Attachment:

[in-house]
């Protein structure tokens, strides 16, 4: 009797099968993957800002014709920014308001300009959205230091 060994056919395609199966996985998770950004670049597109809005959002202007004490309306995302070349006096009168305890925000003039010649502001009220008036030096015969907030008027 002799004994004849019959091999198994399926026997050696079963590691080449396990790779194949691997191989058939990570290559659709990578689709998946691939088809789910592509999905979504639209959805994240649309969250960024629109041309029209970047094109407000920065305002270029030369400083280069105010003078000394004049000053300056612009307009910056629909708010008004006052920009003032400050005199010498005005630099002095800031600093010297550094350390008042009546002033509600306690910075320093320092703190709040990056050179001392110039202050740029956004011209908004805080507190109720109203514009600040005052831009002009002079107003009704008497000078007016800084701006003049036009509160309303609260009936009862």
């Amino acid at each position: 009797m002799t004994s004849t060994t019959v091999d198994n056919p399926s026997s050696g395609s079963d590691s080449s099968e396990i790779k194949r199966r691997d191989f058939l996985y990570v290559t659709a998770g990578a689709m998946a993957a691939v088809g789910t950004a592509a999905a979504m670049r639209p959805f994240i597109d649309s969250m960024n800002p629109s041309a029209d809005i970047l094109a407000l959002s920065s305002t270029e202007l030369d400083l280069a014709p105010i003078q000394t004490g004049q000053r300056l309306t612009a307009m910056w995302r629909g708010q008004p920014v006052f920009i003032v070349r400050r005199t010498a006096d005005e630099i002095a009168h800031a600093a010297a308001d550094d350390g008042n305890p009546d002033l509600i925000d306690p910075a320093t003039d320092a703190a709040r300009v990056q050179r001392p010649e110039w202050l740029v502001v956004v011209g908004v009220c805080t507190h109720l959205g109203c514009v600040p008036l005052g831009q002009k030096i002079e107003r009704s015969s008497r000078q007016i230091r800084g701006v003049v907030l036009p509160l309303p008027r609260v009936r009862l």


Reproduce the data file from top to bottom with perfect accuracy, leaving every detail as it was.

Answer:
[in-house]
């Protein structure tokens, strides 16, 4: 009797099968993957800002014709920014308001300009959205230091 060994056919395609199966996985998770950004670049597109809005959002202007004490309306995302070349006096009168305890925000003039010649502001009220008036030096015969907030008027 002799004994004849019959091999198994399926026997050696079963590691080449396990790779194949691997191989058939990570290559659709990578689709998946691939088809789910592509999905979504639209959805994240649309969250960024629109041309029209970047094109407000920065305002270029030369400083280069105010003078000394004049000053300056612009307009910056629909708010008004006052920009003032400050005199010498005005630099002095800031600093010297550094350390008042009546002033509600306690910075320093320092703190709040990056050179001392110039202050740029956004011209908004805080507190109720109203514009600040005052831009002009002079107003009704008497000078007016800084701006003049036009509160309303609260009936009862």
């Amino acid at each position: 009797m002799t004994s004849t060994t019959v091999d198994n056919p399926s026997s050696g395609s079963d590691s080449s099968e396990i790779k194949r199966r691997d191989f058939l996985y990570v290559t659709a998770g990578a689709m998946a993957a691939v088809g789910t950004a592509a999905a979504m670049r639209p959805f994240i597109d649309s969250m960024n800002p629109s041309a029209d809005i970047l094109a407000l959002s920065s305002t270029e202007l030369d400083l280069a014709p105010i003078q000394t004490g004049q000053r300056l309306t612009a307009m910056w995302r629909g708010q008004p920014v006052f920009i003032v070349r400050r005199t010498a006096d005005e630099i002095a009168h800031a600093a010297a308001d550094d350390g008042n305890p009546d002033l509600i925000d306690p910075a320093t003039d320092a703190a709040r300009v990056q050179r001392p010649e110039w202050l740029v502001v956004v011209g908004v009220c805080t507190h109720l959205g109203c514009v600040p008036l005052g831009q002009k030096i002079e107003r009704s015969s008497r000078q007016i230091r800084g701006v003049v907030l036009p509160l309303p008027r609260v009936r009862l």